Originally Posted by JackB1
I agree. What a great write up about these different weight setups. Thanks for all that great info "XFull.".
So to summarize......added weight at 12 oclock and low on the handle (near the buttcap) is a polarized setup and Added more weight lower and in the middle of the racquet is a depolarized setup? You do polarized if you want to increase sw with the least amount of weight possible and you do depolarized if you want to add more weight overall in order to reach the same sw? Am I right so far?
Yes you have the general idea right.
Originally Posted by JackB1
So if we have 2 racquets of identical swingweight, but one has more mass near the top and the other has more mass in the handle and is more HL......which will have more power and plowthru? Wont the one with more weight near the top have more power amnd plow? It seems like if you had more weight in the handle and a very HL balance, you would need to provide more of your own power, since the hoop will feel very light and whippy. But with the polarised racquet, there will be more mass higher up and behind the contact point, so wont that translate into more power and plow?
The depolarized racket doesn't put all of the weight in the handle. It actually has most of the weight in the head at 3&9. This will add the power and overall plow through we are looking for in out groundstrokes. As counterbalance, we add some (or a lot, depending on what you feel works best) weight around the throat or the top of the handle. Someone suggested 7 inches above the buttcap, which works extremely well in my opinion. There is also an equation to find the "perfect counterbalance point" somewhere on this forum is you look up "How to depolarize your racket". I've added 20 grams at 3&9 and 14 grams at 7 inches above the buttcap on one of my K90s and it plays very well and has tremendous plow through with only maybe 10-15 more SW units compared to my polarized 12.5 ounce Yonex RDS 003.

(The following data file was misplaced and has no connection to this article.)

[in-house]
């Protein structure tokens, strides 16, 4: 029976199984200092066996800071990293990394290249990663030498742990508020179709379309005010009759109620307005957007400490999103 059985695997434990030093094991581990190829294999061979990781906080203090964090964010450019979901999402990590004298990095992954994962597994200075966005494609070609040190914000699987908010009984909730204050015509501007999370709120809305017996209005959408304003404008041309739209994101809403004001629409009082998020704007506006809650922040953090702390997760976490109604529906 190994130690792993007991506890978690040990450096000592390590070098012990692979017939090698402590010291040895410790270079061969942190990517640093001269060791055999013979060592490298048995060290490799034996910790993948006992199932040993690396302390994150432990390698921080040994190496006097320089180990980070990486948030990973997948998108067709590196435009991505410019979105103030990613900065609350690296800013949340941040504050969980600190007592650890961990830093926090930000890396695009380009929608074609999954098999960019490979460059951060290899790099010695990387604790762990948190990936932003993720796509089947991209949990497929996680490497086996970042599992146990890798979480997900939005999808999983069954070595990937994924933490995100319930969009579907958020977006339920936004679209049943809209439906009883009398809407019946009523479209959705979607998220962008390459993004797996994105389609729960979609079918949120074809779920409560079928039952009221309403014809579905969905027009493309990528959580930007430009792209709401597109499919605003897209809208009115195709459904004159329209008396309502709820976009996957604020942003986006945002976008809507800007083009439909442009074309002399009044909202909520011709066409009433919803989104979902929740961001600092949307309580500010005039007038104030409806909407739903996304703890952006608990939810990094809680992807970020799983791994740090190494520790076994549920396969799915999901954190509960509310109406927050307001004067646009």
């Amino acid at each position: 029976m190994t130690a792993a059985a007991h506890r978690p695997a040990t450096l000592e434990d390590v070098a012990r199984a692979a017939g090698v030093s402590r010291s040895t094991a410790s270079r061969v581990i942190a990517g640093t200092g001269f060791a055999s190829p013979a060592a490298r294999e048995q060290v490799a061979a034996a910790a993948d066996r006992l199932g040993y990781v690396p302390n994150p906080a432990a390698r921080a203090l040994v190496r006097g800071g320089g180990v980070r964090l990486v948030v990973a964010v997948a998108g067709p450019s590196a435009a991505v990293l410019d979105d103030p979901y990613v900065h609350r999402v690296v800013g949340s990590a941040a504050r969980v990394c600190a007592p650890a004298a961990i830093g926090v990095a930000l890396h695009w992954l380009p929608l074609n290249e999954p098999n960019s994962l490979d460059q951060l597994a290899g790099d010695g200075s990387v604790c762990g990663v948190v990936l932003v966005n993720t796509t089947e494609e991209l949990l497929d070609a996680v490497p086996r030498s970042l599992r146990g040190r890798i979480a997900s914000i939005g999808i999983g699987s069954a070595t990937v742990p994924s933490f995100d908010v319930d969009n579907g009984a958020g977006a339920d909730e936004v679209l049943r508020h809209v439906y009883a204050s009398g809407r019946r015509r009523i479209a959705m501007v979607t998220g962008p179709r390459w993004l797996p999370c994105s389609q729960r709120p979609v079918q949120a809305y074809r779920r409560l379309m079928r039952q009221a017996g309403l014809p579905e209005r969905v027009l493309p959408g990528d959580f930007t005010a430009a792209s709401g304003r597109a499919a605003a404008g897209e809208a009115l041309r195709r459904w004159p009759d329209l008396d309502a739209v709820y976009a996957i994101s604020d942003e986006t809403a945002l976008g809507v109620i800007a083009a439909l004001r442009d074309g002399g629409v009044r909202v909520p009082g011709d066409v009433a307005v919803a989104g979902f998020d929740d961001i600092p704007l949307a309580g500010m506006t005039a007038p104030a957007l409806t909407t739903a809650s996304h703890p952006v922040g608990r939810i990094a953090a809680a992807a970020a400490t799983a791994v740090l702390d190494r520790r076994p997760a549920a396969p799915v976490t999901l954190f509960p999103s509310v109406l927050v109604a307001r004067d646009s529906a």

If anything, a depolarized racket and a polarized racket can have the exact same balance and swingweight, while the depolarized racket can have far more mass.
Given two light rackets, I can easily produce two rackets with the same swingweight and balance, but the mass on the depolarized racket can be higher by about a full ounce, if not higher! One will produce noticeably more spin, while the other more power, stability, and plow through.
When making a depolarized racket, we're looking to increase swingweight as well, just in a far more conservative matter so we can add more effective mass without raising swingweight too rapidly, which will limit the amount of mass we can place on the racket. If you put all the weight in the handle, the center of mass will be so low that you might as well hit the ball with the handle instead of the strings. There really is no point to having an excessively headlight racket. Power comes from having weight in the head, and maneuverability comes from having weight in the top of the handle as counterbalance (how far up or down depends on the player).
You more or less have two basic options when adding 15 grams of lead to the head. You can put it under the bumper guard around the top of the hoop, or layer it at 3&9. Layering it at 3&9 will produce more power, while having it under the bumper gets it moving around faster (which is why I said it's more erratic overall, especially since to hit a good shot you need a loose arm). If you layered the lead at 3&9, the swingweight will be a little lower, and the racket will be more maneuverable, so you can add more weight (either at 3&9 again, or around the throat or handle as counterbalance) until the swingweights are matched. At this point, from the physics equations of F=MA and Momentum=MV^2, we can tell the new racket has far more power, stability, and plow through (it can more easily drive through the ball because it's more stable and has more power through contact). Also, since the weight is lower and closer to your hand, you can more easily control and direct the weight of the racket during the swing, allowing for better control and a more consistent contact (whereas the polarized racket can get all whippy and out of control sometimes).